By Thomas Insel Director, National Institute of Mental Health October 02, 2012
NIMH just reached a milestone -- our first grant was awarded 65 years ago last month. Rather than celebrating, this anniversary has been allowed to pass quietly. With so much progress in genomics and neuroscience, we at NIMH have mostly been trying to keep up. But these kinds of anniversaries afford a good time to take stock -- all of us at NIMH would be remiss not to consider how far we have come since 1947. There have been many achievements: Nobel Prizes, great technologies, new treatments, and a vast enterprise for exploring the brain and behavior. But looking back is also sobering. Our original charge, from President Truman, was simply an executive order to fix the problems of America’s returning veterans who were struggling with “shell shock” or “combat neurosis.” Last month, we received another Presidential executive order. The topic - you guessed it: PTSD and TBI. Mission not accomplished.
During the same decades when scientific discovery has led to the eradication of many infectious diseases, has converted childhood leukemias from 95% fatal to 95% curable, and has reduced cardiovascular mortality by nearly 70%, our success rate with PTSD has been no better than our success at reducing war or trauma. In fact, for all mental disorders, while we have treatments, we lack cures, we lack vaccines, and we lack diagnostic biomarkers. Most of all, we lack a rigorous understanding of the disorders, at least on a par with our understanding of infectious diseases, childhood cancer, or cardiovascular disease. We need better science at every level from molecular biology to social science. Serendipity helps, but science, science that is rigorous and deliberate and even disruptive, is our North Star. That is why NIMH uses as its tag line that “research = hope.”
But there are many barriers to progress, not all of them are scientific. Some involve policy, some involve poverty, and remarkably, some are simply linguistic. In mental health, we are stymied by our language. The most obvious linguistic problem can be found in our current diagnostic terms, what my predecessor Steve Hyman has called “fictive categories.” Terms like “depression” or “schizophrenia” or “autism” have achieved a reality that far outstrips their scientific value. Each refers to a cluster of symptoms, similar to “fever” or “headache.” But beyond symptoms that cluster together, there should be no presumption that these are singular disorders, each with a single cause and a common treatment. Recall that Bleuler, who first introduced the term schizophrenia over a century ago, referred to “the schizophrenias.” And with new genetic discoveries, scientists are beginning to describe “the autisms,” a group of neurodevelopmental disorders of diverse causes.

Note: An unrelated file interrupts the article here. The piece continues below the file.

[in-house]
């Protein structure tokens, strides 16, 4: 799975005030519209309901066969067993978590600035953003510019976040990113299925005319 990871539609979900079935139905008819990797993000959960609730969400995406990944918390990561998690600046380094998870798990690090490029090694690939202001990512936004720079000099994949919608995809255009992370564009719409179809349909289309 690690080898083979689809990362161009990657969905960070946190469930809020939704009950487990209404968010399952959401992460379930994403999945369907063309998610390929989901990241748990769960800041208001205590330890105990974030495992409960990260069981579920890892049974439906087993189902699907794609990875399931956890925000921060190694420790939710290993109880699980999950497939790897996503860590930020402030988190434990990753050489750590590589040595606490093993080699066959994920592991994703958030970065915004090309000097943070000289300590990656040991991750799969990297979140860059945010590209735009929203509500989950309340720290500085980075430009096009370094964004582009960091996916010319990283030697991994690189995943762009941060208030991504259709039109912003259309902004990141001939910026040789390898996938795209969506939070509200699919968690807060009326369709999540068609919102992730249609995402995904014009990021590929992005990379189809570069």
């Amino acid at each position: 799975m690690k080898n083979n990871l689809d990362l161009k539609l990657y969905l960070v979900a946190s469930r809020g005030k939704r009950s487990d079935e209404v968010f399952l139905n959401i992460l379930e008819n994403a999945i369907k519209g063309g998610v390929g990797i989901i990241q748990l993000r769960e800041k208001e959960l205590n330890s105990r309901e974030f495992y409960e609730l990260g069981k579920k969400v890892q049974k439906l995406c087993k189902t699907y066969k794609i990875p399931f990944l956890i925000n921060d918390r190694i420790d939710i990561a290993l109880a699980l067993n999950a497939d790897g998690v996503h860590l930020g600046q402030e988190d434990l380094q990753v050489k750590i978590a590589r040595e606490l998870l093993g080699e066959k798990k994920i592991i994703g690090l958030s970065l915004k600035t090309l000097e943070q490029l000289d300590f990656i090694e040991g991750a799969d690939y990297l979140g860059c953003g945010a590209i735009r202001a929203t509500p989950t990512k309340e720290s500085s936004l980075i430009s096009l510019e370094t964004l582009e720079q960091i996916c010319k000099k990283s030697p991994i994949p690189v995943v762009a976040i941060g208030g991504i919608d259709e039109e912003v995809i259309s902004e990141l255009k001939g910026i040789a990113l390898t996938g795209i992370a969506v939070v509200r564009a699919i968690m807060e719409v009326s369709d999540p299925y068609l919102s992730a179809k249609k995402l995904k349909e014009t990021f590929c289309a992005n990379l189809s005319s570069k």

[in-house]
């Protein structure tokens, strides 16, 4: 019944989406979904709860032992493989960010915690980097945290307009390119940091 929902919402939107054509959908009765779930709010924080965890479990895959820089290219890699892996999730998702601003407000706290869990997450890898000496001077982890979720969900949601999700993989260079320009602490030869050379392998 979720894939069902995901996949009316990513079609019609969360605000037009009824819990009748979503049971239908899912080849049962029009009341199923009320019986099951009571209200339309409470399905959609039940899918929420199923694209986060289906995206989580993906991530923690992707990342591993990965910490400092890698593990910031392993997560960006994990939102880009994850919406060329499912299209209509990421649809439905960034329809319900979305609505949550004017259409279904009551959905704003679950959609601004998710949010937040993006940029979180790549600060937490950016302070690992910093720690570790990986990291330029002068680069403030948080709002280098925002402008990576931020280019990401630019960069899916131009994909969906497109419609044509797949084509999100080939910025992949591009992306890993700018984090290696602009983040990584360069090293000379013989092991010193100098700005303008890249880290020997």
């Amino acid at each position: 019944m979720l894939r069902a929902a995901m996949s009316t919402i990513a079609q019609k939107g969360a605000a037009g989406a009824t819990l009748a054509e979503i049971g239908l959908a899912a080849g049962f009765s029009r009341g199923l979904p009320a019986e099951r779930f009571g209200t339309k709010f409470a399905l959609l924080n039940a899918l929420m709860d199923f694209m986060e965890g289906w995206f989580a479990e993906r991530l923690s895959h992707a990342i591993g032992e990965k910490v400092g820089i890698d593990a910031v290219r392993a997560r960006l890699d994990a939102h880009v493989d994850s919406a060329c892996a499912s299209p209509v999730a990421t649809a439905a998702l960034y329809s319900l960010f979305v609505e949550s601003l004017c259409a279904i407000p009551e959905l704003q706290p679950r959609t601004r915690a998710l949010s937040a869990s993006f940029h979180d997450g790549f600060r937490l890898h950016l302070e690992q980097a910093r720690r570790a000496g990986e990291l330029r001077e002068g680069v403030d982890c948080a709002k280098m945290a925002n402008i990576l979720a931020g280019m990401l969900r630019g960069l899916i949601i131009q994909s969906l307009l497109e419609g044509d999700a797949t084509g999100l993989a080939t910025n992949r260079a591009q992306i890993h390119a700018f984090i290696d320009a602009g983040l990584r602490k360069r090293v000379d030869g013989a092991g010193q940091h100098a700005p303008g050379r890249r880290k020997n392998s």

Those who constructed the DSM were looking for a common language to describe symptoms, not a common biology or a common treatment. As someone who entered psychiatry pre-DSM-3, I can attest to the value of a common language. But there have been costs as well. In DSM-4, for instance, the diagnostic criteria for depression require 5 of 9 features, so it would be possible for two people with 1 of 9 criteria in common to have this same diagnosis. Not exactly “precision medicine,” but this approach has delivered diagnostic reliability. What is missing is validity. DSM never presumed to confer validity or explanatory value, but the field has imbued these symptom clusters with biological meaning, perhaps understandable in the absence of biomarkers or diagnostic tests. Ironically, this linguistic oversight has precluded the development of biomarkers that might confer validity. One reason we do not have biomarkers for mental disorders is our presumption that the biomarker is only valid if it maps on to a “fictive category,” rather than developing diagnostic categories based on the experimental data, as proposed by RDoC, our version of “precision medicine.”
Language traps us in even more subtle ways. There is no shortage of problematic words in our field. The term “stigma” may perpetuate a sense of being victimized with the unintended consequence of increasing discrimination and exclusion. There is an interesting ongoing debate about calling PTSD a “disorder” when it is unequivocally an injury. And conversely, for some in the autism community, a presumption that autism is an injury when much of the evidence points to autism as a neurodevelopmental disorder.
As a provocative question for our 65th birthday, I was recently asked if we should continue to be identified as NIMH when we study mental disorders more than mental health? Does the inclusion of “mental health” in our name (in contrast to the National Cancer Institute, the National Institute for Allergy and Infectious Diseases, the National Institute for Neurological Disorders and Stroke) reveal an ambivalence about our mission to transform the understanding and treatment of mental illness, especially serious mental illness? There is no ambivalence, but I appreciate the spirit of the question.
Some linguistic problems are easily solved. We can improve our current diagnostic categories via RDoC. We can find words that improve on “stigma.” Other linguistic issues, like the name of our institute, require literally an act of Congress. But on all of these issues, we need a broad conversation to help us understand how our language may be holding us back, limiting not only our impact but our imagination. Words matter, often in ways that are both subtle and profound.